On 13 October 2020, the Competition Tribunal (Tribunal) confirmed, as an order, a consent agreement between Shoprite Checkers (Pty) Ltd (Shoprite) and the Competition Commission (Commission) in terms of which Shoprite agreed to:
- waive exclusivity provisions in lease agreements against small, medium and micro-enterprises, and independent grocery retailers and specialty stores in all shopping centres with immediate effect;
- waive exclusivity provisions in lease agreements against other supermarket chains in all non-urban shopping centres (including townships and areas outside towns and cities) with immediate effect but phase out the enforcement of exclusivity provisions against other supermarket chains in urban areas within five years; and
- not sign any new lease agreements that contain exclusivity clauses.
The phase out will involve waiving exclusivity as leases come up for renewal.
The consent agreement follows the release of the Commission's Grocery Retail Market Inquiry report (GRMI Report) in November 2019 which found, among others, that long-term exclusive lease agreements were widely prevalent in the grocery retail sector and impeded competition giving rise to consumer harm.
The GRMI Report recommended that the Commission secure voluntary compliance with its recommendations concerning the cancellation or waiver of exclusivity provisions in lease agreements by national supermarket chains. Shoprite has, on behalf of its brands Shoprite, Checkers, and Usave, undertaken to comply with the GRMI Report recommendations in this regard.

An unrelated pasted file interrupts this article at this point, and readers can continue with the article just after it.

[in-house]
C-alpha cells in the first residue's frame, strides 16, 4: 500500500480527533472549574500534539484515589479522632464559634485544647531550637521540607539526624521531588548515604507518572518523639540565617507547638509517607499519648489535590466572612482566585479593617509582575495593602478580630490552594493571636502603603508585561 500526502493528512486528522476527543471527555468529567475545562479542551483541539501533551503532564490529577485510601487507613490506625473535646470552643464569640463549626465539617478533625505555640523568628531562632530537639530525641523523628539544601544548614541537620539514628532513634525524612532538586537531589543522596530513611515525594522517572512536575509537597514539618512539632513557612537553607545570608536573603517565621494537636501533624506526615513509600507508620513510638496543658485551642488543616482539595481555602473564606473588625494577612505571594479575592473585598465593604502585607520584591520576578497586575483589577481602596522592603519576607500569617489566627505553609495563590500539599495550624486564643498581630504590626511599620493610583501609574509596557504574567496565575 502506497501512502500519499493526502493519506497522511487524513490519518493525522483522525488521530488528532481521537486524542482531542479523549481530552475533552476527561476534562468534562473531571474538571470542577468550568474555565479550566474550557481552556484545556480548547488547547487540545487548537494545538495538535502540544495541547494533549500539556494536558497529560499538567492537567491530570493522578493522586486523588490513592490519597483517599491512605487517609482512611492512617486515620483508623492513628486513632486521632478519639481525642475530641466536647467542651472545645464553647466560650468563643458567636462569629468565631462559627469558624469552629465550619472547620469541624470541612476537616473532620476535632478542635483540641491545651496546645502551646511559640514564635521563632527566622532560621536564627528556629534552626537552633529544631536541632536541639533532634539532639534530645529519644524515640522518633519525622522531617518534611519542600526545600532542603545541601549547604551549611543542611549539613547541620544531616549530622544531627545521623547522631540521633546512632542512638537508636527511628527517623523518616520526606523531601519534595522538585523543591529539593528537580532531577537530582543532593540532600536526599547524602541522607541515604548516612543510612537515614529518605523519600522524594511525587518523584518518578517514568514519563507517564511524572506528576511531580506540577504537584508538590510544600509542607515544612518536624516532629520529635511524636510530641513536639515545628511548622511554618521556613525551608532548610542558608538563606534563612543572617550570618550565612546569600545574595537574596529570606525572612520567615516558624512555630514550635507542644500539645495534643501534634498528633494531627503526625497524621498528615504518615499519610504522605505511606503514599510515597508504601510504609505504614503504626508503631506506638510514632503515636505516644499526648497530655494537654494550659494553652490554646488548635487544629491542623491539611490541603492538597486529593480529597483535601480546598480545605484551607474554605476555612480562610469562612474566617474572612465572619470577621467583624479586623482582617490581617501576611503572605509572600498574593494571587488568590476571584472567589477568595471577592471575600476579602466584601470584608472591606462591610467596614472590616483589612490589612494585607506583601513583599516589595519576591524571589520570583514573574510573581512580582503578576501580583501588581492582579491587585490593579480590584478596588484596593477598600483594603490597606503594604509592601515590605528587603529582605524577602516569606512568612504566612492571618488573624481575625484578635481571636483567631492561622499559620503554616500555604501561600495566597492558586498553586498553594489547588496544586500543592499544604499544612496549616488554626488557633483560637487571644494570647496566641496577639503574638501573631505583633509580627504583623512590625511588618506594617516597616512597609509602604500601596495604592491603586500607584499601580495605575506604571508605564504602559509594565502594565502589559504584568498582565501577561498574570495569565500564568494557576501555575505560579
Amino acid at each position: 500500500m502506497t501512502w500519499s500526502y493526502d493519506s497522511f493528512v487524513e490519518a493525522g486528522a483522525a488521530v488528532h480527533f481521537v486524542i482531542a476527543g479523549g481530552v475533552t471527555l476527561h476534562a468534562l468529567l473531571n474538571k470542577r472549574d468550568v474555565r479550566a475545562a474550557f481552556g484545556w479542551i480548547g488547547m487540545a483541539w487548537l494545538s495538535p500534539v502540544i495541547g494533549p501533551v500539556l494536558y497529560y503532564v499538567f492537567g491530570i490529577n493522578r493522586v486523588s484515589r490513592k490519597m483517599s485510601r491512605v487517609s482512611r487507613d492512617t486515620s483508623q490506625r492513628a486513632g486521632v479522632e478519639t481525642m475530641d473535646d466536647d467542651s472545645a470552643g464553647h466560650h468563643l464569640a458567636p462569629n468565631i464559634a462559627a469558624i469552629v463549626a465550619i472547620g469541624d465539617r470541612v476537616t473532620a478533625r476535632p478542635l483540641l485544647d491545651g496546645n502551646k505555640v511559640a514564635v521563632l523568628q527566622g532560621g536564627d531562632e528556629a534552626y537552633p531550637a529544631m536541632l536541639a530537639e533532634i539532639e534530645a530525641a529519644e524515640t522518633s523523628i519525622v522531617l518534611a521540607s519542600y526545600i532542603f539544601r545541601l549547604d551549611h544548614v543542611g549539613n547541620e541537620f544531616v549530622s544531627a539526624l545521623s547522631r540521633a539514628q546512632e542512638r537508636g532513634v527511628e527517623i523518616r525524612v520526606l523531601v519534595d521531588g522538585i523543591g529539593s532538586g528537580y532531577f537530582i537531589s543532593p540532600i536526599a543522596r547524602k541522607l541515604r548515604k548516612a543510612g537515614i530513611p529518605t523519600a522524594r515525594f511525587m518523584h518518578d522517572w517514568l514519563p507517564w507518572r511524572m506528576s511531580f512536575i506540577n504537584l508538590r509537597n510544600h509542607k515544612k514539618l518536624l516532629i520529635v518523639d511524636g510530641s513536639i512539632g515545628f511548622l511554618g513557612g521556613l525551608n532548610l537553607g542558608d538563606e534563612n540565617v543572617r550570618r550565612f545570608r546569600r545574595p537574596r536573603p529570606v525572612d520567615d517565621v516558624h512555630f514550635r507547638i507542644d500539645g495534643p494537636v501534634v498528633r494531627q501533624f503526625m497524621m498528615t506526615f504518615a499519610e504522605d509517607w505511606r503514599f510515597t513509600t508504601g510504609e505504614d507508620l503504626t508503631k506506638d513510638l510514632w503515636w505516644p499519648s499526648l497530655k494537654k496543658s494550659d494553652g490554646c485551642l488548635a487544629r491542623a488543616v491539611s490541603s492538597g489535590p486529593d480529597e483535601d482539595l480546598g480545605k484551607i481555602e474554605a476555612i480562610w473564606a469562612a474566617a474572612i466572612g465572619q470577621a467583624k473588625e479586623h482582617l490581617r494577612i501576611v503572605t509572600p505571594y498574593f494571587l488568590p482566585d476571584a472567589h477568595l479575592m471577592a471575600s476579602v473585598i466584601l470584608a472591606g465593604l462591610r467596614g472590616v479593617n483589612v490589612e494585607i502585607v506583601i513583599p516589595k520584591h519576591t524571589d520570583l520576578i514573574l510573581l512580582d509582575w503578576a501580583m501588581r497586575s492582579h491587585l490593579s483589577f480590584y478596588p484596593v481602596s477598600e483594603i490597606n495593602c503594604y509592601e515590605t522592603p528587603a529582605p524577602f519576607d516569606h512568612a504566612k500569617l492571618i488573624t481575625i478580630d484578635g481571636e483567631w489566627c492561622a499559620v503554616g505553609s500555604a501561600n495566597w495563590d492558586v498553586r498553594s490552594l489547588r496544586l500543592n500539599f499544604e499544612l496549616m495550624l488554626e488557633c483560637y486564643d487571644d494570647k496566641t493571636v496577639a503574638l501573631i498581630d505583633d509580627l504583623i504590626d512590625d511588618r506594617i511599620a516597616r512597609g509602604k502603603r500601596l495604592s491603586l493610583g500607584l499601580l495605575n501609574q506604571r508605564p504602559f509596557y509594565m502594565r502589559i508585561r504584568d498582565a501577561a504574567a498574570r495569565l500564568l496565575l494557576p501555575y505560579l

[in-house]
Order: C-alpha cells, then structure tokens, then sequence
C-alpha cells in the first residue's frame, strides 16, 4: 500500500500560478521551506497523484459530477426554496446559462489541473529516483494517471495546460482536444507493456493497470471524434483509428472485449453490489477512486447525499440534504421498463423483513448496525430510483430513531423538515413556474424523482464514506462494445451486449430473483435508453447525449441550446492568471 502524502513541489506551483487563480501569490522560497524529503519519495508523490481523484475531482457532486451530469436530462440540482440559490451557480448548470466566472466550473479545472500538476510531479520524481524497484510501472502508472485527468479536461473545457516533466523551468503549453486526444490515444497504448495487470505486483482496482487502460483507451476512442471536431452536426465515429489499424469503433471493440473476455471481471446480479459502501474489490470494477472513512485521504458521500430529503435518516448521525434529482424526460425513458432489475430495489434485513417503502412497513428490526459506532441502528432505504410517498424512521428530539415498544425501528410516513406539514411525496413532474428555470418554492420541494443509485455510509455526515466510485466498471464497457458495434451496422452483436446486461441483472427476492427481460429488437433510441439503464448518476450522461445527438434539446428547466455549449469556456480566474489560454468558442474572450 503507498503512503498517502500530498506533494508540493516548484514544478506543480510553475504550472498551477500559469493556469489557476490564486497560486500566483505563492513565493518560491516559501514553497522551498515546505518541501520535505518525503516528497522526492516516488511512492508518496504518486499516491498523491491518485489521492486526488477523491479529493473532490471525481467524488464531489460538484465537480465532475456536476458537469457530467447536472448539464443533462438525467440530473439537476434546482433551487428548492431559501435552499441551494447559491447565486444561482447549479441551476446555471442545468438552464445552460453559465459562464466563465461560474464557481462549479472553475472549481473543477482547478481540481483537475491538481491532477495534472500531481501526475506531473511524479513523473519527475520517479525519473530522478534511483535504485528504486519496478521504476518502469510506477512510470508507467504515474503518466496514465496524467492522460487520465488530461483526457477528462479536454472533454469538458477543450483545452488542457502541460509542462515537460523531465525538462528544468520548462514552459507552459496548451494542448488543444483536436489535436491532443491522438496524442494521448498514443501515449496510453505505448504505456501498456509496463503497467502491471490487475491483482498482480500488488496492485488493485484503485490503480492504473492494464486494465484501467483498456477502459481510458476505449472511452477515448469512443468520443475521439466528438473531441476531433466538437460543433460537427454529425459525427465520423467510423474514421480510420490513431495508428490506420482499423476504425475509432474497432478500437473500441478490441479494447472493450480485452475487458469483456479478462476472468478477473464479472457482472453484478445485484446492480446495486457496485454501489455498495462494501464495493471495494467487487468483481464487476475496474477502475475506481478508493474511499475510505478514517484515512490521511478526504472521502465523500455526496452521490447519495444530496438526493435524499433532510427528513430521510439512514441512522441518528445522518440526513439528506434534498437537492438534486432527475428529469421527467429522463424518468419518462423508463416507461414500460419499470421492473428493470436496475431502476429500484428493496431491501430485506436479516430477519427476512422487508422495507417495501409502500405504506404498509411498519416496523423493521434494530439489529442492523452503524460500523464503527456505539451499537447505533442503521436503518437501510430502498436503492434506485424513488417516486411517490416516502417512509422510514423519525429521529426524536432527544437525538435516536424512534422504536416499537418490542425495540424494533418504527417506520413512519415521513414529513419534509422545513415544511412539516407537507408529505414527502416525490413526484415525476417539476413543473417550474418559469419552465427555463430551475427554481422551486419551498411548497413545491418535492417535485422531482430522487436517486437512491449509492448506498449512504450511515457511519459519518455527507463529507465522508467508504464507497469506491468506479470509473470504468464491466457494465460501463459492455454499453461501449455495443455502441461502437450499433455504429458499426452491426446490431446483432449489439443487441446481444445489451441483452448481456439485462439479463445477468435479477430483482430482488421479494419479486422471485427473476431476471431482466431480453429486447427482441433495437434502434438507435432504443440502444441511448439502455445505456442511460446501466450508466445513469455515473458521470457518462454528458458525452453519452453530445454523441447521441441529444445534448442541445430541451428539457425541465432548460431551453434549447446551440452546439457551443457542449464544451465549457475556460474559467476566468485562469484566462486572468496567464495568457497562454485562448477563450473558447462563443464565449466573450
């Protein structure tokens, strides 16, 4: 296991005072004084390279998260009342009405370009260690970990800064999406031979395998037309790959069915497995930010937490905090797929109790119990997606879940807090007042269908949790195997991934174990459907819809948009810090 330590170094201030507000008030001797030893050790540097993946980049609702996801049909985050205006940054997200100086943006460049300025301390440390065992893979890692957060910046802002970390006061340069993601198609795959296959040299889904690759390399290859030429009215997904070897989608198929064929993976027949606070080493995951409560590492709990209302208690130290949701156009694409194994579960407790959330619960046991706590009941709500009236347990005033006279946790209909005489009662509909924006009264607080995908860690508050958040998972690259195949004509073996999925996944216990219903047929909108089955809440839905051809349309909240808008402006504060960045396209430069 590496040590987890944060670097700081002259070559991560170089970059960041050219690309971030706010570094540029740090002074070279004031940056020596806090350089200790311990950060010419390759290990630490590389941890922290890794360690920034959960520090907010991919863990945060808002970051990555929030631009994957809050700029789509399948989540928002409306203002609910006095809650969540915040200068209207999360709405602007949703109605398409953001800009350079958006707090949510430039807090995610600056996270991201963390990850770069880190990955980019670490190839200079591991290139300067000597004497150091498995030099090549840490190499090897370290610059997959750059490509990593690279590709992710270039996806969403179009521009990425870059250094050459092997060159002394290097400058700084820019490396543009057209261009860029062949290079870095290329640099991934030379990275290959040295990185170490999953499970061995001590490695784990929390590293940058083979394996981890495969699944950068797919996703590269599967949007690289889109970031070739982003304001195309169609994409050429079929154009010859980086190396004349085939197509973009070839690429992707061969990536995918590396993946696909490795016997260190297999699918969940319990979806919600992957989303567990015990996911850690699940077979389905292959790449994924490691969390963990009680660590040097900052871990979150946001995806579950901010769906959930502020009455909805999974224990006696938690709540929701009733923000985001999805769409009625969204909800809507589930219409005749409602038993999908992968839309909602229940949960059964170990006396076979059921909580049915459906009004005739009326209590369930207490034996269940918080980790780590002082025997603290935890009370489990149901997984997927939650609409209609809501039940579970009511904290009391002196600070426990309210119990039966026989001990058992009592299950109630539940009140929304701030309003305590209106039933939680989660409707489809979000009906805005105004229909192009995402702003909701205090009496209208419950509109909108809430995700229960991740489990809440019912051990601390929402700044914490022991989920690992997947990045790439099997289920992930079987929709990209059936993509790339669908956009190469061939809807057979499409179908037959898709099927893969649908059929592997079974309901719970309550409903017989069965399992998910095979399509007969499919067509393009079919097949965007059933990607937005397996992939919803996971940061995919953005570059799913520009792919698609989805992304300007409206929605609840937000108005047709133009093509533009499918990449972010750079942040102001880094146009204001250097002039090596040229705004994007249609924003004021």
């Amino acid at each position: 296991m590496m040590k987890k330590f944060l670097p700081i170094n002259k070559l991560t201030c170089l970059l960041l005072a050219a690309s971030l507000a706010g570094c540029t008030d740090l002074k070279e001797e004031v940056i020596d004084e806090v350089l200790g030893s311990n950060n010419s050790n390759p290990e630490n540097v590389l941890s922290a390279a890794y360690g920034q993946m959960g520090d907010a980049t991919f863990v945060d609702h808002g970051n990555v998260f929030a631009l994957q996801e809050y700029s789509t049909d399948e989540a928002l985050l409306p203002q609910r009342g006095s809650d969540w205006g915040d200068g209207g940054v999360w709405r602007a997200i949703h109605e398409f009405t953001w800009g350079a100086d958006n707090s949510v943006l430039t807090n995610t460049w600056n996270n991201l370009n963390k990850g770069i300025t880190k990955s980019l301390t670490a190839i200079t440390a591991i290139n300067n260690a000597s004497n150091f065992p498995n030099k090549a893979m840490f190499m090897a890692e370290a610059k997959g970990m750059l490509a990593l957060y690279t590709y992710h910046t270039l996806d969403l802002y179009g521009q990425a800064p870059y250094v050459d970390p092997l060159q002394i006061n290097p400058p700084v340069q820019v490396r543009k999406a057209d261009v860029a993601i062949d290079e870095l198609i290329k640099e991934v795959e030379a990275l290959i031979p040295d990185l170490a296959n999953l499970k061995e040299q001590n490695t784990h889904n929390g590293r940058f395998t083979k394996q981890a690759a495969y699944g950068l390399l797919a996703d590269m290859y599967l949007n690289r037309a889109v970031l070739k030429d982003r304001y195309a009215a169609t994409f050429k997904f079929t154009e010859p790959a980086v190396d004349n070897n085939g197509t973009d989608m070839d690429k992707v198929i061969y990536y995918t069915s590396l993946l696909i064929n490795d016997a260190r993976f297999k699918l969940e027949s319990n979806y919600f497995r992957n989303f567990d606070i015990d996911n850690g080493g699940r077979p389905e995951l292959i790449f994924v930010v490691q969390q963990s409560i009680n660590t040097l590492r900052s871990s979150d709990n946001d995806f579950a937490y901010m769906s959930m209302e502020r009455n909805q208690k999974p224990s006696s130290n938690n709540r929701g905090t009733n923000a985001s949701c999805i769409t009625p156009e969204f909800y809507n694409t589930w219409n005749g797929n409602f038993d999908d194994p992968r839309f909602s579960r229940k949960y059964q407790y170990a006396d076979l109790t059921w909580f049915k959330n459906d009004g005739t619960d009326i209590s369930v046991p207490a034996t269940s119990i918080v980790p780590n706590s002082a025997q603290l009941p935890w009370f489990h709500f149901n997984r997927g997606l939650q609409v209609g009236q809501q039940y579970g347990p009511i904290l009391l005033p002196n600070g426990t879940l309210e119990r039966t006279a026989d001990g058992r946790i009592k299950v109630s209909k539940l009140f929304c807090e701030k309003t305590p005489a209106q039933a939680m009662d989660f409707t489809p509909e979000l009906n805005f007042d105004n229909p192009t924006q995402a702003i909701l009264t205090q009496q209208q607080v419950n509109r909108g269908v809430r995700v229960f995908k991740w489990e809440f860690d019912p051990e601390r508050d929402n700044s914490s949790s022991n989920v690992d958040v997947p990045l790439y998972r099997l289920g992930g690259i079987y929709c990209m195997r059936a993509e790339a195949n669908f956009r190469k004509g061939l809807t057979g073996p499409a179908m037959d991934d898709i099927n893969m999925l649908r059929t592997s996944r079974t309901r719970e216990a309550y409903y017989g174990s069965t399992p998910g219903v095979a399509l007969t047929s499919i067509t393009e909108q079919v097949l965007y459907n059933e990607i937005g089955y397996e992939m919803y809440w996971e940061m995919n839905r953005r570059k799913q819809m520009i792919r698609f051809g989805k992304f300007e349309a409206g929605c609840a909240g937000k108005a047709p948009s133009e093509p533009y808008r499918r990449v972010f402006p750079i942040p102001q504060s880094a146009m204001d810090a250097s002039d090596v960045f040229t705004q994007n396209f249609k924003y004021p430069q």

The undertakings in terms of the consent agreement also apply to
Shoprite's franchise business, OK Foods. Specifically, where
Shoprite holds the lease or head lease to a franchise store, the
undertaking will be implemented immediately.
Where the lease is held by a franchisee, Shoprite will work with its franchisee to remove the exclusivity within a period of 12 months. Shoprite will also ensure that its franchise agreements will, in future, not allow franchisees to hold exclusive leases.
The Competition Commissioner, Thembinkosi Bonakele, was quoted saying that, 'The decision by the Tribunal is an important and positive step towards the rebuilding of the South African economy, following the devastating impact of the corona virus pandemic, particularly on SMEs. The opening of space in shopping centres as a result of this historic agreement also provides an opportunity for new businesses to emerge in the South African retailing environment and this is crucial in providing consumers with product choice and alternative places to shop for grocery products'.
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